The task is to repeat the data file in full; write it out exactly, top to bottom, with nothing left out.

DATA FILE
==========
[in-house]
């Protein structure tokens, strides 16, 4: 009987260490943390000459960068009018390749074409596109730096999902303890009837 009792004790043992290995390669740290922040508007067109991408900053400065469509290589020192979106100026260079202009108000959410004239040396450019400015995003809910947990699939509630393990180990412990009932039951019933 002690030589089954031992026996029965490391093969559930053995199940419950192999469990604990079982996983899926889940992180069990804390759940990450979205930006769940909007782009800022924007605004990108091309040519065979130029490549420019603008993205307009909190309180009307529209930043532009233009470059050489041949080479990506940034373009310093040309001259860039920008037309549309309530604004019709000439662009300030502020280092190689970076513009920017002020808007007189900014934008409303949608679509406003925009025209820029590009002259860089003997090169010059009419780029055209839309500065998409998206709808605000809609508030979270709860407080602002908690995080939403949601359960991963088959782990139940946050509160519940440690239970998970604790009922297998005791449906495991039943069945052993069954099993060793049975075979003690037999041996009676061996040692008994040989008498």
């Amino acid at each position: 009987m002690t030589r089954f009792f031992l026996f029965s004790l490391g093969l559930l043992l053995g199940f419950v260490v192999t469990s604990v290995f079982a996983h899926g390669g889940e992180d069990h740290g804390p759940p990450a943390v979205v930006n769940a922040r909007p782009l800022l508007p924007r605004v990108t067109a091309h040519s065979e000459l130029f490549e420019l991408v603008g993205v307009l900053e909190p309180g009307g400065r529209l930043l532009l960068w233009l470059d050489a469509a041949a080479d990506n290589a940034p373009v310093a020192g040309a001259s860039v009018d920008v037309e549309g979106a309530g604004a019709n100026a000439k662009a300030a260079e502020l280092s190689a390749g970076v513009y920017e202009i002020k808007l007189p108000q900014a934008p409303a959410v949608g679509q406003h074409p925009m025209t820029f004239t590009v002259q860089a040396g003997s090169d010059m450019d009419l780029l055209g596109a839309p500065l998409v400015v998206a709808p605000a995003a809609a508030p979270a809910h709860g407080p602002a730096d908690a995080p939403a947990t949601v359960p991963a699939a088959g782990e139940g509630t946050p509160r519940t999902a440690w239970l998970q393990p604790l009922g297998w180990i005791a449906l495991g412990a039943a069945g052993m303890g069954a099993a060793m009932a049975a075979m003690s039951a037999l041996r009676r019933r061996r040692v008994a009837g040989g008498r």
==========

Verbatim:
[in-house]
């Protein structure tokens, strides 16, 4: 009987260490943390000459960068009018390749074409596109730096999902303890009837 009792004790043992290995390669740290922040508007067109991408900053400065469509290589020192979106100026260079202009108000959410004239040396450019400015995003809910947990699939509630393990180990412990009932039951019933 002690030589089954031992026996029965490391093969559930053995199940419950192999469990604990079982996983899926889940992180069990804390759940990450979205930006769940909007782009800022924007605004990108091309040519065979130029490549420019603008993205307009909190309180009307529209930043532009233009470059050489041949080479990506940034373009310093040309001259860039920008037309549309309530604004019709000439662009300030502020280092190689970076513009920017002020808007007189900014934008409303949608679509406003925009025209820029590009002259860089003997090169010059009419780029055209839309500065998409998206709808605000809609508030979270709860407080602002908690995080939403949601359960991963088959782990139940946050509160519940440690239970998970604790009922297998005791449906495991039943069945052993069954099993060793049975075979003690037999041996009676061996040692008994040989008498």
């Amino acid at each position: 009987m002690t030589r089954f009792f031992l026996f029965s004790l490391g093969l559930l043992l053995g199940f419950v260490v192999t469990s604990v290995f079982a996983h899926g390669g889940e992180d069990h740290g804390p759940p990450a943390v979205v930006n769940a922040r909007p782009l800022l508007p924007r605004v990108t067109a091309h040519s065979e000459l130029f490549e420019l991408v603008g993205v307009l900053e909190p309180g009307g400065r529209l930043l532009l960068w233009l470059d050489a469509a041949a080479d990506n290589a940034p373009v310093a020192g040309a001259s860039v009018d920008v037309e549309g979106a309530g604004a019709n100026a000439k662009a300030a260079e502020l280092s190689a390749g970076v513009y920017e202009i002020k808007l007189p108000q900014a934008p409303a959410v949608g679509q406003h074409p925009m025209t820029f004239t590009v002259q860089a040396g003997s090169d010059m450019d009419l780029l055209g596109a839309p500065l998409v400015v998206a709808p605000a995003a809609a508030p979270a809910h709860g407080p602002a730096d908690a995080p939403a947990t949601v359960p991963a699939a088959g782990e139940g509630t946050p509160r519940t999902a440690w239970l998970q393990p604790l009922g297998w180990i005791a449906l495991g412990a039943a069945g052993m303890g069954a099993a060793m009932a049975a075979m003690s039951a037999l041996r009676r019933r061996r040692v008994a009837g040989g008498r």